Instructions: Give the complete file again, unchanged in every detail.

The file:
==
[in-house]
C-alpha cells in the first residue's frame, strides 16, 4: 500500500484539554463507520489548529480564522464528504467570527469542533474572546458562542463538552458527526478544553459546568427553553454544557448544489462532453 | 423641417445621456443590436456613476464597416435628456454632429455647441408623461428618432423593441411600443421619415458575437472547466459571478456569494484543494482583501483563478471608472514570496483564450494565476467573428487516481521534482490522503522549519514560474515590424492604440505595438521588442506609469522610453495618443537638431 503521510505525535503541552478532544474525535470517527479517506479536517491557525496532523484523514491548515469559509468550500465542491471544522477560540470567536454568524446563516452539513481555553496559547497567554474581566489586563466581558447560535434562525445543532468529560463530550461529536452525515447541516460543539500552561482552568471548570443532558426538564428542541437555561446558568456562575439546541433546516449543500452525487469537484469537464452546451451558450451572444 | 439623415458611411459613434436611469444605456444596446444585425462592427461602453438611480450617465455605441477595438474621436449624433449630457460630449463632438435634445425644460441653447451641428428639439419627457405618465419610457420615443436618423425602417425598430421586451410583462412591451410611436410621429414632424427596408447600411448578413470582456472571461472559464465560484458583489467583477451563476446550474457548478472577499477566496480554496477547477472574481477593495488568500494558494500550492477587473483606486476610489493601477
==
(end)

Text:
[in-house]
C-alpha cells in the first residue's frame, strides 16, 4: 500500500484539554463507520489548529480564522464528504467570527469542533474572546458562542463538552458527526478544553459546568427553553454544557448544489462532453 | 423641417445621456443590436456613476464597416435628456454632429455647441408623461428618432423593441411600443421619415458575437472547466459571478456569494484543494482583501483563478471608472514570496483564450494565476467573428487516481521534482490522503522549519514560474515590424492604440505595438521588442506609469522610453495618443537638431 503521510505525535503541552478532544474525535470517527479517506479536517491557525496532523484523514491548515469559509468550500465542491471544522477560540470567536454568524446563516452539513481555553496559547497567554474581566489586563466581558447560535434562525445543532468529560463530550461529536452525515447541516460543539500552561482552568471548570443532558426538564428542541437555561446558568456562575439546541433546516449543500452525487469537484469537464452546451451558450451572444 | 439623415458611411459613434436611469444605456444596446444585425462592427461602453438611480450617465455605441477595438474621436449624433449630457460630449463632438435634445425644460441653447451641428428639439419627457405618465419610457420615443436618423425602417425598430421586451410583462412591451410611436410621429414632424427596408447600411448578413470582456472571461472559464465560484458583489467583477451563476446550474457548478472577499477566496480554496477547477472574481477593495488568500494558494500550492477587473483606486476610489493601477